Albemarle County Supervisor Chris Dumler heads to jail Friday, the first stint in the weekends-only 30-day sentence he accepted when he pleaded guilty to sexual battery in late January. In the weeks since the plea deal, the calls for his resignation have grown louder, and now, in the wake of a string of interviews in which the embattled Scottsville rep dug in his heels and said he wouldn’t step down, the leaders of his own party are pushing him to quit.
Dumler issued a statement last Wednesday saying he wanted to “clear the air.” In a 1,000-word press release and then in a marathon day of interviews with every major Charlottesville media outlet, he apologized to the woman whose accusations of unwanted anal sex led to his arrest for forcible sodomy in October.
“Obviously, my actions—as evidenced by her reaction—left her upset and distressed, and I certainly never meant for that to happen; I am sincerely sorry,” he wrote. But he also maintained his innocence.
“I remain confident that had this gone to trial, I would not have been found guilty,” he said in an interview, claiming he couldn’t afford another $45,000 in legal fees on top of the tens of thousands he’s already on the hook for.
But he conceded he faced an uphill battle when it came to winning back the support of the public.
“There’s a certain amount of public trust in this job, and clearly, that’s been breached, he said. “I need to work to mend those fences, rebuild those bridges, and work even harder than I was already working.”
It’s unclear whether he’ll be able to. The day before he went to the press, Ann Mallek and Dennis Rooker—the two supervisors who refused to vote in favor of a February 6 resolution calling for his resignation—publicly said they wanted him to step down.
The county can’t make Dumler resign, said Rooker, an independent who usually votes with the Board’s Democrats. But he’s hoping Dumler will anyway. “I do think this will make it very hard for him to perform his job, and I also think the impact on his life is greater the longer he stays in office,” he said.
Dumler’s apology tour may only have made things worse. After an interview with radio host Coy Barefoot, listeners called in to blast him, including a woman named Meredith who claimed to be the victim who brought the suit and called Dumler’s statements “emotionless and insincere.”
The next day, more former allies started falling in with his detractors. Delegate David Toscano joined the chorus of calls for his resignation, saying he was “increasingly concerned that Mr. Dumler’s continued service on the Albemarle County Board of Supervisors has become a distraction.”
And late this past weekend, two bodies that had remained silent spoke up. His own political organization, the Albemarle County Democratic Party, dumped him from its steering committee and called on him to quit the county Board, saying “the behavior for which Mr. Dumler has accepted responsibility does not reflect Democratic values and standards, nor the standard to which we hold our elected officials.”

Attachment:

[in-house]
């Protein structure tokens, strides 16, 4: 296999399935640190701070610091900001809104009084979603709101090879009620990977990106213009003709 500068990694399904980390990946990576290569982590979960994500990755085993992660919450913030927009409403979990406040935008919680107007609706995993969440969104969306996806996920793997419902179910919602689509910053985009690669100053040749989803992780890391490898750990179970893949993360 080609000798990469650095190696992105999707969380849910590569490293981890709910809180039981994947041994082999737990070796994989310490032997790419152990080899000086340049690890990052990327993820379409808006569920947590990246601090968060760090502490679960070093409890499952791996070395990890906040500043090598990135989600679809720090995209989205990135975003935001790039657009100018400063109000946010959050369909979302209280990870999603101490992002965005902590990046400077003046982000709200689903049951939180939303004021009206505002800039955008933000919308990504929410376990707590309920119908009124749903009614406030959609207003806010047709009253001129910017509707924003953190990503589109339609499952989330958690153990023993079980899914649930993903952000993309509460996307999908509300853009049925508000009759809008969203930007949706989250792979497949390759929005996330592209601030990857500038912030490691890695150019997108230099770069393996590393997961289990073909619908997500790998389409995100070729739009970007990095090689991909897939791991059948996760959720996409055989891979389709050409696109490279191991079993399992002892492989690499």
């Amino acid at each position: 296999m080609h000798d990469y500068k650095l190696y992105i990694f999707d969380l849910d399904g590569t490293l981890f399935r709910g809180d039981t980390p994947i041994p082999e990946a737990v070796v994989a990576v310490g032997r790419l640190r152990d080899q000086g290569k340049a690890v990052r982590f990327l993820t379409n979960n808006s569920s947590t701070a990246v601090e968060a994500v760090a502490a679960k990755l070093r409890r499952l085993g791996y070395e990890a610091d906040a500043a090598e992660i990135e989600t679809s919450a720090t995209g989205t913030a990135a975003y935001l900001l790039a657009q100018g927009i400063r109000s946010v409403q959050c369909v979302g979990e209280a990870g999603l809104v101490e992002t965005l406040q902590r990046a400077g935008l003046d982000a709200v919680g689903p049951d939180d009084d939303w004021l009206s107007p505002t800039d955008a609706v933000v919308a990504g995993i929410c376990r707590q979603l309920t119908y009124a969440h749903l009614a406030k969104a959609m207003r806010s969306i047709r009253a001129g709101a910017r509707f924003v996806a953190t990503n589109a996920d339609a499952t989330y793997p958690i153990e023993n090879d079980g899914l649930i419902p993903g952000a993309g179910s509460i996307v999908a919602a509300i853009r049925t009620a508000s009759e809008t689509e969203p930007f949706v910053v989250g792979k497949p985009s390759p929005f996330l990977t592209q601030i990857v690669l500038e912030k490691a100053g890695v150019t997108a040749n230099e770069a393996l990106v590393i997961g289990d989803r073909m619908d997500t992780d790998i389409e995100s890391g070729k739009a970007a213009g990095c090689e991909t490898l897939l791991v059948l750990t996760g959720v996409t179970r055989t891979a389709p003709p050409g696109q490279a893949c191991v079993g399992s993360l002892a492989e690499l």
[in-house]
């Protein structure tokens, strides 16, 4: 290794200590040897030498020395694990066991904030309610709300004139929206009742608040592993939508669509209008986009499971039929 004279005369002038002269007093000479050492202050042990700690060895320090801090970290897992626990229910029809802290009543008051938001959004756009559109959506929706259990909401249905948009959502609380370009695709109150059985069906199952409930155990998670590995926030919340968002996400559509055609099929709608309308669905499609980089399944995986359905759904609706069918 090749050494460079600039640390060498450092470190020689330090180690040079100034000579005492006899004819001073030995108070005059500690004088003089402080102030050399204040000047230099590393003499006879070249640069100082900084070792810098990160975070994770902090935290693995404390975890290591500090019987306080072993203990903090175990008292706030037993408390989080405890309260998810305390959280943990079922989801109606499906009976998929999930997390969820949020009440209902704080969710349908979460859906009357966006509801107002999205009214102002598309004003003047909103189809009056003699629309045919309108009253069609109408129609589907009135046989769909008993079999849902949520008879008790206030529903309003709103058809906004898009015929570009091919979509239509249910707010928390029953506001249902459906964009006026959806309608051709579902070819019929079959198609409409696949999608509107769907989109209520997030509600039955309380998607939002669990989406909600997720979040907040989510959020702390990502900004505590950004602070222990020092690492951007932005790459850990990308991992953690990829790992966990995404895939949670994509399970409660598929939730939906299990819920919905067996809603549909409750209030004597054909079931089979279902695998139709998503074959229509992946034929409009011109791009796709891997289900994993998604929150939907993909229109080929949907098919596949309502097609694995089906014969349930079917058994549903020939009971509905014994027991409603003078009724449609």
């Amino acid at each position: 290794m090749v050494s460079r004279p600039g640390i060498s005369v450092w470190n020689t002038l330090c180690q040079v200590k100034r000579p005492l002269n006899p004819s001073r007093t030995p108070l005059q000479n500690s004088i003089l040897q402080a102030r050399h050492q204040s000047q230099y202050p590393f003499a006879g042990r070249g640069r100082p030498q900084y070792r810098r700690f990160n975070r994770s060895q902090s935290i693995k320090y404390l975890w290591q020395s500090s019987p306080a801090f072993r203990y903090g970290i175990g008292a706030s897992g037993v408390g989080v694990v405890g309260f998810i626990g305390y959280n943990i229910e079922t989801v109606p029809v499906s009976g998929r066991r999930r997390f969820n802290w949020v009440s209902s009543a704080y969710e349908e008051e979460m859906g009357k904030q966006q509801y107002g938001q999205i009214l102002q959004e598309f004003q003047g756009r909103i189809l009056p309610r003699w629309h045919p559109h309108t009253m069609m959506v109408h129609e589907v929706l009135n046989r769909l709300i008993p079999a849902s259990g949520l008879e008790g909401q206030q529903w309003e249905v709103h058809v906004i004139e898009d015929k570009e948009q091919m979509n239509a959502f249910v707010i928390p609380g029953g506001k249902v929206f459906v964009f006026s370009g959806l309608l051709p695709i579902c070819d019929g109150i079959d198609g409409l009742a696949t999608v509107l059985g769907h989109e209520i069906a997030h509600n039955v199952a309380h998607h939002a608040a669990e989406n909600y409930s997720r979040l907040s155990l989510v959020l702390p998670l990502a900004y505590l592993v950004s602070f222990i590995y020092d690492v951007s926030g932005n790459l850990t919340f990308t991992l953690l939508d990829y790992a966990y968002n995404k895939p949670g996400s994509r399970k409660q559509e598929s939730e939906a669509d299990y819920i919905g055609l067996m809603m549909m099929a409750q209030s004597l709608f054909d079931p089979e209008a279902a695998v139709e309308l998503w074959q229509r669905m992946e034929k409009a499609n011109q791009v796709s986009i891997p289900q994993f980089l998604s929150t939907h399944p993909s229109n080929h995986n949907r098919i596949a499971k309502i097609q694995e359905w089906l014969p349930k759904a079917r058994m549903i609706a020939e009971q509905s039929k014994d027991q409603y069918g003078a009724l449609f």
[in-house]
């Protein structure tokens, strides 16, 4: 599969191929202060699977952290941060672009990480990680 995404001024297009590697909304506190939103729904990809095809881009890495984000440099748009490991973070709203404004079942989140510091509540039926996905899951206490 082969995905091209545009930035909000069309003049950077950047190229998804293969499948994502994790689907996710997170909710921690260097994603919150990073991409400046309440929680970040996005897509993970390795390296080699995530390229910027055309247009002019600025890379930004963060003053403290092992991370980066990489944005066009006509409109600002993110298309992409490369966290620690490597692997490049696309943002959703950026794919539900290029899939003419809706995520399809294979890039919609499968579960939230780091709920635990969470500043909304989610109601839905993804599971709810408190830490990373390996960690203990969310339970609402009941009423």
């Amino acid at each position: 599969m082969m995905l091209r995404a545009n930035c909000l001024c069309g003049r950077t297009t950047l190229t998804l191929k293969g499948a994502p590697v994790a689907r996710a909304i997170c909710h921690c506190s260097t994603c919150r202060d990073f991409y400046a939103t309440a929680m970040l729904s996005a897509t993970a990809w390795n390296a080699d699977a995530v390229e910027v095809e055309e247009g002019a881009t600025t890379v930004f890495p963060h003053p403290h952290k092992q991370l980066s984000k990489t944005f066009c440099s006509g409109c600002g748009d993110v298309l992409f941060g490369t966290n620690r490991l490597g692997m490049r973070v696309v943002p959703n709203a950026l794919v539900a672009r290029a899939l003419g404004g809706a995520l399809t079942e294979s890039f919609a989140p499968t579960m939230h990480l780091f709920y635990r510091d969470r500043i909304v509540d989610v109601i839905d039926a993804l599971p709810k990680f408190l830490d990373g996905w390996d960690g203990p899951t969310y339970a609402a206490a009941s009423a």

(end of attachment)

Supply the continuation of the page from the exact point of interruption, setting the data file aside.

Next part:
The statement was coordinated with one from the city Democrats, who also urged Dumler to quit.
County Democratic Party chair Valerie L’Herrou said many in the party didn’t know what to think in the wake of his plea deal. Her committee had held off on a public announcement because members had hoped Dumler would “do the right thing” on his own.
“But since he released that statement last week, it was clear he wasn’t going to do that,” L’Herrou said.
Toscano echoed that sentiment. “There have been a lot of discussions, both within the party and outside the party, about whether somebody could take his place that would reflect the views of the voters of Scottsville,” he said. “He’d been thinking about those options, and I’d been encouraging him to do that,” so his very public announcement of his intent to stay took everyone by surprise.
Charlottesville party co-chair Linda Seaman said some city Democrats were reluctant to push for the resignation of an official who wasn’t one of their own. Worries over who would fill the void should Dumler give up his seat didn’t help. From the budget to stormwater funding, there are a lot of issues facing the county Board that Democrats—even those watching from the city—don’t want to risk losing on.
“I can honestly say that we are concerned about the potential concerns in replacing him,” Seaman said. “But it comes down to values trumping politics,” she said.
“I think the Democrats do feel concerned that there are some important votes coming up, and they would want to know there was somebody who represented their interests” taking over Dumler’s seat, L’Herrou said.
But the fact that some of the loudest calls for the Scottsville supervisor’s resignation have come from his political opponents—and the fact that Republican Board member Ken Boyd publicly said he was opposed to working on a deal to encourage Dumler to step down—suggests a truce isn’t likely.
And if Dumler sticks to his guns, he won’t be listening to the wishes of party leadership anyway.
“I swore my oath of office to the people who elected me, not to the Democratic Party, and not to the other five members of the Board,” Dumler said. “And my responsibility is to my constituents. Yes, I’ve heard from some people. But I’ve heard a lot of other people saying, ‘I disagree with what you did and what you may have done in your personal life, but at the end of the day I still believe in the ideals and the beliefs you espoused on the campaign trail, and nothing has changed my opinion on any issues. Please stay out your term, and become a better representative for it.’”
And for now, he said, it’s those voices he’s heeding.